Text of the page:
Jack Wharton contends that, in their objections to zero hours contracts, the left have exposed some of their inherent contradictions
Have you ever wondered why you can’t reason with a leftie? Why the militant left is so pathologically incapable of partaking in rational discussion? Undoubtedly because, whether from nature or nurture, the hostile creature that is the modern day ‘socialist’ perceives the world in a way wholly alien to most.
In the battle between structure and agency, in the mind of people like Owen Jones, the former will always prevail. It is this world-view that makes the unrelenting lefties of the Socialist Workers variety so paranoid and odious. Viewed through the prism of structure, the world is hostile place. The composition of society in the 21st century, the social and economic model, is an evil and oppressive threat, from which protection is needed.
A threat to whom, though, I’m not quite sure; and this is where the leftie “logic” becomes comprehensively illogical.
Owen Jones recently blustered that workers were being ruthlessly, ‘thrown out of work,’ by unscrupulous companies. The evil structure of capitalism is crushing the ordinary man like an ant. But the mistake Jones and others like him make is to personify institutions and companies, attributing human actions to corporations and economic structures.
But we all know that, in the real world, a corporation or company can no more sack a worker than it can pay the taxes levied against its name. Only a person can pay tax, and likewise only a person can lay off a worker.
Therefore, the people who make up these institutions, those with the power to hire and fire, they must be the evil ones right? It must, on the leftist analysis, be the jump from bog-standard worker to bog-standard floor manager, an extra pound’s pay above minimum wage, which converts ordinary workers to predatory capitalists in the style of Gordon Gekko.
Of course not: this is ludicrous. But regardless, it is the view of human nature held by those on the far left. To them, voluntary co-operation is a myth. All human interactions are by definition exploitative. As a result, their ideology is crushed under the weight of its contradictions.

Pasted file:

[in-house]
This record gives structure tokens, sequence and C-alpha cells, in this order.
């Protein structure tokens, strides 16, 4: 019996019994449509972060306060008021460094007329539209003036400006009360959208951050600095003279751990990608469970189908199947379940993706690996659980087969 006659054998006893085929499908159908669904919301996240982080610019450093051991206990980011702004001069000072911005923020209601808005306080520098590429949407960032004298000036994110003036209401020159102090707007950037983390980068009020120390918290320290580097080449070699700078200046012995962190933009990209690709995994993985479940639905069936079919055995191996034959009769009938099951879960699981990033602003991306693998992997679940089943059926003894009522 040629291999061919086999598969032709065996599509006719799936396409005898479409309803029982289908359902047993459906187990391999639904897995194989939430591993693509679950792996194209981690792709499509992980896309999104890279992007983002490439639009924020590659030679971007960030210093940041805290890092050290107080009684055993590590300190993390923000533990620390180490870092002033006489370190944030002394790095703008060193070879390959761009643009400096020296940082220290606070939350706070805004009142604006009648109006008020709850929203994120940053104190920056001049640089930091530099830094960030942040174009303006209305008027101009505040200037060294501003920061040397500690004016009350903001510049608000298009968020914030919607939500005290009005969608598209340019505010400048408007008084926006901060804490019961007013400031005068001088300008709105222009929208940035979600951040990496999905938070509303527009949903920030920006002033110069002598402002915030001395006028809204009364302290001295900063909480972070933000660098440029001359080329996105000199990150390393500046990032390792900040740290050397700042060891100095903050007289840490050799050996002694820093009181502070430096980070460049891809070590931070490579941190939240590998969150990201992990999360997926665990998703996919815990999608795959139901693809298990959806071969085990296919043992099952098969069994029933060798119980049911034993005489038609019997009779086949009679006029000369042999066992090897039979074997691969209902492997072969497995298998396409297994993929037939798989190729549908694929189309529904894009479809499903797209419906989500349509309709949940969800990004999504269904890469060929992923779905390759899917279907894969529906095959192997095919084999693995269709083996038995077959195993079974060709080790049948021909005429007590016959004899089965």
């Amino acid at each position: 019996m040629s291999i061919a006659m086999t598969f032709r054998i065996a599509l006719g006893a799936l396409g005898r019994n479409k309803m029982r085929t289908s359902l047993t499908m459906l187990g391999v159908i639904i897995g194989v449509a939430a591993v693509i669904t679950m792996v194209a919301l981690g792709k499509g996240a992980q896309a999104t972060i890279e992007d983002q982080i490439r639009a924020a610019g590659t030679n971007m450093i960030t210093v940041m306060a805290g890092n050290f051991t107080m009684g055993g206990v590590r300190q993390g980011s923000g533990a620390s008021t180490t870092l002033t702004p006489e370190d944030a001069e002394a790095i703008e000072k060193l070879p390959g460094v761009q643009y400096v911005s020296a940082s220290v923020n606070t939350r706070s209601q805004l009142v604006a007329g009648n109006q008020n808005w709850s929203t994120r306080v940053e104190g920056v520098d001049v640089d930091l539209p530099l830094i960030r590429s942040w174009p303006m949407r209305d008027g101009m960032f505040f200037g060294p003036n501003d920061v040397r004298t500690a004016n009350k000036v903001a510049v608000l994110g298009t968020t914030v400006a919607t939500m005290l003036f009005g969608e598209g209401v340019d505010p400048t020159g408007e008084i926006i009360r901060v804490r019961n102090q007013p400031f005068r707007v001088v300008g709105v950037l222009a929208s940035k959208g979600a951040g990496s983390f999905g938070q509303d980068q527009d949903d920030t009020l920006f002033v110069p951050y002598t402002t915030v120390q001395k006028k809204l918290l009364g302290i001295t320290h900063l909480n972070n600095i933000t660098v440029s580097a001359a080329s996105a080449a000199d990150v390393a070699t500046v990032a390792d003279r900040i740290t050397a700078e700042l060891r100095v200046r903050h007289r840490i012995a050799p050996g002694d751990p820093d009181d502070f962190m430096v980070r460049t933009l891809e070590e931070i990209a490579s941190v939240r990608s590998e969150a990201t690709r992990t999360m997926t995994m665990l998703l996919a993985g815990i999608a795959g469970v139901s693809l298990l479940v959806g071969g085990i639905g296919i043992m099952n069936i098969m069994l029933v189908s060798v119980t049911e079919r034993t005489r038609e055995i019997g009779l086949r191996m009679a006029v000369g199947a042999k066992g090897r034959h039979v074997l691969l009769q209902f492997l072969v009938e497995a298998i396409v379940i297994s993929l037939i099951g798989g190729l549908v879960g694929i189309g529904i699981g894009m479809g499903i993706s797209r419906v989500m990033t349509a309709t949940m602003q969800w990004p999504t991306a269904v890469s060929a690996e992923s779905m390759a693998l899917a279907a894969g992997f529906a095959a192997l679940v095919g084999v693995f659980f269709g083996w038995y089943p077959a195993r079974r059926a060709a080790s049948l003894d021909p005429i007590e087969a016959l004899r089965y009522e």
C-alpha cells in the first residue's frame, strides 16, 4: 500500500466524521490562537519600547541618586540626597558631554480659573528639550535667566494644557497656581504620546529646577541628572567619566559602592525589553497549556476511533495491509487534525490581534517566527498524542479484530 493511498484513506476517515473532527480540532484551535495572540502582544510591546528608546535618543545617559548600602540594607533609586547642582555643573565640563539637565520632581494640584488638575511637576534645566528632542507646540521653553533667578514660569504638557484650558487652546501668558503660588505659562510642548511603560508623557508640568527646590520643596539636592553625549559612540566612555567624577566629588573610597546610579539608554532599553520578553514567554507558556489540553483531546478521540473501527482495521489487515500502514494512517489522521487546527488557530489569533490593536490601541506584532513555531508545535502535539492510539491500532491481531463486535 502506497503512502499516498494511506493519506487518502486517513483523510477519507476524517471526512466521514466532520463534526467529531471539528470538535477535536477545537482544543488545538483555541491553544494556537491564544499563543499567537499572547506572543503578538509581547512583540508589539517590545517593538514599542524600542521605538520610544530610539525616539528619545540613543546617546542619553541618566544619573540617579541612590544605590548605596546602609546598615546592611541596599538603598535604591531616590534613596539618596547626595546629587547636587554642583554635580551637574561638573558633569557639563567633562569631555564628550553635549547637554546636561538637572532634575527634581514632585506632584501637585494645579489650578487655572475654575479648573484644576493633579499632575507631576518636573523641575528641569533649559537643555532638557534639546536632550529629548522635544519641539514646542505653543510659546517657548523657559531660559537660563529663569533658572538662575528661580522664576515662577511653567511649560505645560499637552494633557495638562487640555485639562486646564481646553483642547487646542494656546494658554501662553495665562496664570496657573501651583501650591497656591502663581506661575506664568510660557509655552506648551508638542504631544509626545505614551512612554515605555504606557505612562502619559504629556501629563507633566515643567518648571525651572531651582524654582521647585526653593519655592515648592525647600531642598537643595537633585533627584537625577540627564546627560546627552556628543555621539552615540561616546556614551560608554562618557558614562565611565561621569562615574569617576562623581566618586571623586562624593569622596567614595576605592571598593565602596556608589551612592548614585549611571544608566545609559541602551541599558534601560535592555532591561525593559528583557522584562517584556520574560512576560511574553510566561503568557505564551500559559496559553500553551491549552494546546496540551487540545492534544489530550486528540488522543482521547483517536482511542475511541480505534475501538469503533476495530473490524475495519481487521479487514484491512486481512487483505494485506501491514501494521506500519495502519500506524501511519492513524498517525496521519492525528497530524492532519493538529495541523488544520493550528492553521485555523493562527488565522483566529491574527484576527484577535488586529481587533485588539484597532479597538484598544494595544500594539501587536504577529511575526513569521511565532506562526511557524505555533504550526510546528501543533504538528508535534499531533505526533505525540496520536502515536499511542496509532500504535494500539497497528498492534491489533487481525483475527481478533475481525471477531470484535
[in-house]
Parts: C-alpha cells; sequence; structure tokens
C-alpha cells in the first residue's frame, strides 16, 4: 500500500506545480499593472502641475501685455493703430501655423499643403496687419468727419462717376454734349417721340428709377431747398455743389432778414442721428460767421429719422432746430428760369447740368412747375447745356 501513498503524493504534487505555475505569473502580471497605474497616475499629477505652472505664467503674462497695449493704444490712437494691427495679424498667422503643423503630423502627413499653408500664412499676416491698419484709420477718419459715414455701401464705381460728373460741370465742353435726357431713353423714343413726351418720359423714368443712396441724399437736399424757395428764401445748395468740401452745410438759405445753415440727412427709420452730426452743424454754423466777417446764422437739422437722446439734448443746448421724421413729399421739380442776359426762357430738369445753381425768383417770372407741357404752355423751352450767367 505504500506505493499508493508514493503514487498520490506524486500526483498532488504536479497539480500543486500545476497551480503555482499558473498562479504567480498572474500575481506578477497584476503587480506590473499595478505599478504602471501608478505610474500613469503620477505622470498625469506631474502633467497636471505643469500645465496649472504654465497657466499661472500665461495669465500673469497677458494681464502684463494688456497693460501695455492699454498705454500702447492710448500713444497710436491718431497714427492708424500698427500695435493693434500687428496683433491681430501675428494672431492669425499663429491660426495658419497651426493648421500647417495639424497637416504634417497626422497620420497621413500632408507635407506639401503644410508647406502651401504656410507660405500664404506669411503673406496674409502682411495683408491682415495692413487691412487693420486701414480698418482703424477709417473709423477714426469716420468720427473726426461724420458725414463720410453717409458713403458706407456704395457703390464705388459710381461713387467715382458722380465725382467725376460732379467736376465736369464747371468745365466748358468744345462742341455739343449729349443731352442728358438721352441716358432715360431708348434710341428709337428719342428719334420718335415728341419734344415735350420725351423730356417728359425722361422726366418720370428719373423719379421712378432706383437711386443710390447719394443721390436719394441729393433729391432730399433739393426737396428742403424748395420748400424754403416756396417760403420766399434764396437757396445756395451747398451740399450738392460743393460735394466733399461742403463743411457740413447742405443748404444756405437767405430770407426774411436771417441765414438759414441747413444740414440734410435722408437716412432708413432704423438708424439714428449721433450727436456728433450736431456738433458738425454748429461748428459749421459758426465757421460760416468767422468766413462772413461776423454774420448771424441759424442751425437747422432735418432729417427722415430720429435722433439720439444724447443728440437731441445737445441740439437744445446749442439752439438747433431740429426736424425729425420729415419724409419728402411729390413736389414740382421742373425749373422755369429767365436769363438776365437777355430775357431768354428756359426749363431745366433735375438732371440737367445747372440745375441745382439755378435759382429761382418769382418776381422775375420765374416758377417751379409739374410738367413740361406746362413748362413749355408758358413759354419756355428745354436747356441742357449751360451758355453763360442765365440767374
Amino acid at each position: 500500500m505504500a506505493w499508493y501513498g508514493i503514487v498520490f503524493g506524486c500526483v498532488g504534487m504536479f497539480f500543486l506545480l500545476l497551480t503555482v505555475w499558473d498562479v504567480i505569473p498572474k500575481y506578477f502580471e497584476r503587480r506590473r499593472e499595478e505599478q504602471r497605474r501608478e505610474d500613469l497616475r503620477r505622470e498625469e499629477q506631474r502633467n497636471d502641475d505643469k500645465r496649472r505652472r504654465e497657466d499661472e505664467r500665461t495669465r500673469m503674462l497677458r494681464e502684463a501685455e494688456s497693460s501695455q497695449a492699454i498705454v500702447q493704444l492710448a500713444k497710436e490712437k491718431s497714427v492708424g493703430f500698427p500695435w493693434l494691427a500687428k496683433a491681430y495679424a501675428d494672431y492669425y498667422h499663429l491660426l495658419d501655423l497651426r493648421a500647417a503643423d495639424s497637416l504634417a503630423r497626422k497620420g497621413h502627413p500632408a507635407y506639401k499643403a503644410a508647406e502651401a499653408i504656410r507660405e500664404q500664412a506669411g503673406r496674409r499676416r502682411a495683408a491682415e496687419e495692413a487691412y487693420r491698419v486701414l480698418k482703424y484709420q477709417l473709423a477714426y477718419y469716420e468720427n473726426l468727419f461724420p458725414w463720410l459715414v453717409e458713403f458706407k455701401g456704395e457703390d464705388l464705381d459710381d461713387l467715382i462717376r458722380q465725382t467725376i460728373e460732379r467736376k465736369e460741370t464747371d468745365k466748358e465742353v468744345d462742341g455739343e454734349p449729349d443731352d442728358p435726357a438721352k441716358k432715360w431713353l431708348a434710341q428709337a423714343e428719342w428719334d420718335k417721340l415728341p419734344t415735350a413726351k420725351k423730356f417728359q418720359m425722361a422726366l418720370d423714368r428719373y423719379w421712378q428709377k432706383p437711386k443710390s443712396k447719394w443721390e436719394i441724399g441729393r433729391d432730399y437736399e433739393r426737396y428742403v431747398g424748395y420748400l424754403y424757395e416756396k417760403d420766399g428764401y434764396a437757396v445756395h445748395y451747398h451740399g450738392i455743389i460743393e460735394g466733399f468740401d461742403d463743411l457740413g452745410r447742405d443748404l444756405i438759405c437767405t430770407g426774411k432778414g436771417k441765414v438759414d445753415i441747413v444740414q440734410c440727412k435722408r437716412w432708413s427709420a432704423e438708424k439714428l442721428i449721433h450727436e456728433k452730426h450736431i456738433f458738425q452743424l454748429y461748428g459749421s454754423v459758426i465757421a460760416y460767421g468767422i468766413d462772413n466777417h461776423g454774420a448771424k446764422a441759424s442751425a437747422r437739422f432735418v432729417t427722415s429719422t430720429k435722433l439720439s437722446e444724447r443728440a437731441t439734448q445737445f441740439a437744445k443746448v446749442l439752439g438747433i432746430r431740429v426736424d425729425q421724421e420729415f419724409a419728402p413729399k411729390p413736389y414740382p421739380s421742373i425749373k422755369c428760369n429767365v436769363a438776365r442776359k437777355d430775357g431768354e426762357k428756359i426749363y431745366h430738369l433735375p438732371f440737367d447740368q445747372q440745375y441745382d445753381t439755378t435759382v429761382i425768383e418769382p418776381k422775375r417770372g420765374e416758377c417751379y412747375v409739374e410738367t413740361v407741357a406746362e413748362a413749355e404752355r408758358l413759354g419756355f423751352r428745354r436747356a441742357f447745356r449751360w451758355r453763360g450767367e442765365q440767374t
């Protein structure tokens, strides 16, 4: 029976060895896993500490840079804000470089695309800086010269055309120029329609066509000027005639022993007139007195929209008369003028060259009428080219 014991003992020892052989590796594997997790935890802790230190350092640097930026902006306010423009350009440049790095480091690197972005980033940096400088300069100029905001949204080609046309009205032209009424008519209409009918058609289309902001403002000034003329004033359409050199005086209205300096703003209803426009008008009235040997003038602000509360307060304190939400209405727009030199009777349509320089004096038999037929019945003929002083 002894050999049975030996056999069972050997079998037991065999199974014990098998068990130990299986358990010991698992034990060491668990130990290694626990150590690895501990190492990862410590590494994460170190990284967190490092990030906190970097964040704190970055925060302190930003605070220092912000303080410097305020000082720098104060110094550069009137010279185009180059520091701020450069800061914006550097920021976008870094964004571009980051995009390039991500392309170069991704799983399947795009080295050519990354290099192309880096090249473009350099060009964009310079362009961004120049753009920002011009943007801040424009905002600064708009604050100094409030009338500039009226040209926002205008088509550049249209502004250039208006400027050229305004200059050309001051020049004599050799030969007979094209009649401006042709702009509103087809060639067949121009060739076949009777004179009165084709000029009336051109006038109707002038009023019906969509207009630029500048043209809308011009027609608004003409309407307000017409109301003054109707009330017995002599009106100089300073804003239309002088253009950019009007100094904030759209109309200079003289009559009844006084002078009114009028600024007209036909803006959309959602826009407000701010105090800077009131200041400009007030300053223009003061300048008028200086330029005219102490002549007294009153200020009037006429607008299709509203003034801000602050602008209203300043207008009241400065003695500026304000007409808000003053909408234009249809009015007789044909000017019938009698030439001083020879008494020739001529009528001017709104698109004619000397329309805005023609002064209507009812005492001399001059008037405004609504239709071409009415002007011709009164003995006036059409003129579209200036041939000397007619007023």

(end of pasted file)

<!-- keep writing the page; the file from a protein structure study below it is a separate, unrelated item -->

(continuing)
For example, Len McCluskey the leader of the UK’s biggest trade union, Unite, began his riposte to zero hours contracts by saying they, ‘exploit workers, creating a throwaway workforce.’ But who is doing the throwing away? A company cannot throw away a worker, nor can it hire a worker on a zero hours contract; only a person can do these things.
McCluskey’s view of human nature is appalling. His statements on zero hours contract assume that those responsible for hiring and firing do so with glee; that supervisors and small business owners revel in handing out insecure contracts and sacking workers.
Natalie Bennett, the leader of the Green Party is more explicit, saying that zero hours contracts leave ‘workers at the mercy of supervisors’ whims and fancies,’ as if managers and owners up and down Britain sit in their offices like puppet-masters cum torturers, subjecting their workforce to a game of Russian roulette with only a zero hours contract in the barrel.
I find these allegations distasteful and laughable in equal measure. I know McCluskey has probably never met anyone as productive as a small business owner, but, for most, having to lose a member of their small workforce would be a thoroughly distressing experience. It is done not out of pleasure, but rather desperation.
Nevertheless, in the world of the hard left, worker is pitched against worker; any form of business is a zero sum game. As a result, they undermine the principle they claim to hold so dear, namely collectivism. For how can workers, communities or societies stick together if people are allegedly only one promotion or pay rise away from wilfully trampling their comrades?
If the bluster of McCluskey and Bennett is to be believed, and we’re all in it for ourselves, then socialism is surely a lost cause. They advance their ideology in the name of the workers, but simultaneously view those very same workers with the highest level of contempt.
But a long time ago, the left decided they could not reconcile their ideology and the worldview from which it comes. Instead they choose to blind themselves to these contradictions by humanising structure and rejecting the very notion of human agency. But we know the truth; that lefty-logical is rather illogical.
Jack is a 21-year-old classical liberal who lives in London. He has a BA in Politics and Social Policy from the University of Leeds. Once described as ‘the love child of James Dean and Ayn Rand,’ he works to expose the inherent contradictions of the left, tweeting as @JustJack1991.